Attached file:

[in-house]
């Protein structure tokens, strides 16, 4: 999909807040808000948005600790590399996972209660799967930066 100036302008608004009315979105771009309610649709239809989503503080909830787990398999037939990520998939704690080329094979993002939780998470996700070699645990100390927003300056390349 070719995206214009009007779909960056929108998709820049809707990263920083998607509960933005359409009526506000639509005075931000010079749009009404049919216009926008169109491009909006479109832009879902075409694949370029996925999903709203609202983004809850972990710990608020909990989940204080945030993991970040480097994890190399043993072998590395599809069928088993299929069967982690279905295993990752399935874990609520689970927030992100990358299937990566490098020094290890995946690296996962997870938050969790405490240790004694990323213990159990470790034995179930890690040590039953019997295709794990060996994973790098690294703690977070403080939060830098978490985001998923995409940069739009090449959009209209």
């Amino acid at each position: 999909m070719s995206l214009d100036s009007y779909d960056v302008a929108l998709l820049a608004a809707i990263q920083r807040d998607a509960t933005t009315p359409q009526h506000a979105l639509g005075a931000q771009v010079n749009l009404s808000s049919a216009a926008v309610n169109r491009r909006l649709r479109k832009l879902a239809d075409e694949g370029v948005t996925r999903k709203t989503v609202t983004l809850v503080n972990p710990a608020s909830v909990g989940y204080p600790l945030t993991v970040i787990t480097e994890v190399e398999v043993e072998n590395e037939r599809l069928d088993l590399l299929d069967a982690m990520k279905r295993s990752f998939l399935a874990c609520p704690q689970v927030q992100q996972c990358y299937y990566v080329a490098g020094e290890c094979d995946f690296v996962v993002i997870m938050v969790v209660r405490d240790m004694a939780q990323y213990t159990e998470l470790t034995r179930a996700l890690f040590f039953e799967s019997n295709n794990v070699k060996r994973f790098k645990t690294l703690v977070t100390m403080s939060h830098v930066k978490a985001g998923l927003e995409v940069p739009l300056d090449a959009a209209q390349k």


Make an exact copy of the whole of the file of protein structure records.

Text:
[in-house]
């Protein structure tokens, strides 16, 4: 999909807040808000948005600790590399996972209660799967930066 100036302008608004009315979105771009309610649709239809989503503080909830787990398999037939990520998939704690080329094979993002939780998470996700070699645990100390927003300056390349 070719995206214009009007779909960056929108998709820049809707990263920083998607509960933005359409009526506000639509005075931000010079749009009404049919216009926008169109491009909006479109832009879902075409694949370029996925999903709203609202983004809850972990710990608020909990989940204080945030993991970040480097994890190399043993072998590395599809069928088993299929069967982690279905295993990752399935874990609520689970927030992100990358299937990566490098020094290890995946690296996962997870938050969790405490240790004694990323213990159990470790034995179930890690040590039953019997295709794990060996994973790098690294703690977070403080939060830098978490985001998923995409940069739009090449959009209209």
């Amino acid at each position: 999909m070719s995206l214009d100036s009007y779909d960056v302008a929108l998709l820049a608004a809707i990263q920083r807040d998607a509960t933005t009315p359409q009526h506000a979105l639509g005075a931000q771009v010079n749009l009404s808000s049919a216009a926008v309610n169109r491009r909006l649709r479109k832009l879902a239809d075409e694949g370029v948005t996925r999903k709203t989503v609202t983004l809850v503080n972990p710990a608020s909830v909990g989940y204080p600790l945030t993991v970040i787990t480097e994890v190399e398999v043993e072998n590395e037939r599809l069928d088993l590399l299929d069967a982690m990520k279905r295993s990752f998939l399935a874990c609520p704690q689970v927030q992100q996972c990358y299937y990566v080329a490098g020094e290890c094979d995946f690296v996962v993002i997870m938050v969790v209660r405490d240790m004694a939780q990323y213990t159990e998470l470790t034995r179930a996700l890690f040590f039953e799967s019997n295709n794990v070699k060996r994973f790098k645990t690294l703690v977070t100390m403080s939060h830098v930066k978490a985001g998923l927003e995409v940069p739009l300056d090449a959009a209209q390349k």